“Aramark never seemed to get a handle on their issues with employees and with keeping clean kitchens or sticking to approved menus, and that was unacceptable” said Durhal, a member of the House Appropriations Committee and the Appropriations Subcommittee on Corrections. “They’ve been fined and had 176 of their employees banned from working in the prisons. Now that they day has come to cut ties with Aramark, I question the wisdom of signing a new contract so quickly with a new company that has not been properly vetted, and without any input from the state employees who provided this service for us previously.”
State officials announced the cancellation after discussions with Aramark when the company requested changes to the original $145 million contract. Since it took over prison food services almost two years ago there have been numerous problems with Aramark employees becoming overly familiar with prisoners, and kitchen problems ranging from maggots in food and food-prep areas, to food shortages and unapproved food substitutions.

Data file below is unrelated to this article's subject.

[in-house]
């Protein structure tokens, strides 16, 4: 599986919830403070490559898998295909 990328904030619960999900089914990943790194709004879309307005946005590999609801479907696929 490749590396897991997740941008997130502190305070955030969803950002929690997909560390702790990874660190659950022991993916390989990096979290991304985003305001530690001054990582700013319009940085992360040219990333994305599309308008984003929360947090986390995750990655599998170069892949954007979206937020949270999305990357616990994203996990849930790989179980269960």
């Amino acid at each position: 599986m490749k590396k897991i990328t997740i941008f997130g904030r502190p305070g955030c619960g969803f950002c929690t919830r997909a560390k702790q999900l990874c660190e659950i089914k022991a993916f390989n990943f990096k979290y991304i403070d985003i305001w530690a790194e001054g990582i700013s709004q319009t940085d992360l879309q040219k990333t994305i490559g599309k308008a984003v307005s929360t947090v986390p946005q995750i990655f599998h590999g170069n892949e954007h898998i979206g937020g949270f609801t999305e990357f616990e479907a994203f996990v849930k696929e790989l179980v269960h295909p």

Earlier this year, Durhal requested that State Auditor General Doug Ringler audit the state’s contract with Aramark. Recently, and before the contract was cancelled, the auditor general announced that he would do a preliminary survey of the state’s prisoner food services. A preliminary survey is information gathering and from that the auditor general will decide whether or not to do a full-scale audit.
“It would be good to know how Aramark spent taxpayer dollars so that we have some kind of benchmark by which to judge this contract with Trinity, who will be paid $158 million while Aramark’s contract was for $145 million,” said Durhal. “Taxpayers want their hard-earned money used wisely, and I’m not convinced that spending more money on a contract with another private company is a better deal than using our state workers who know the prison system and operated with transparency and accountability.”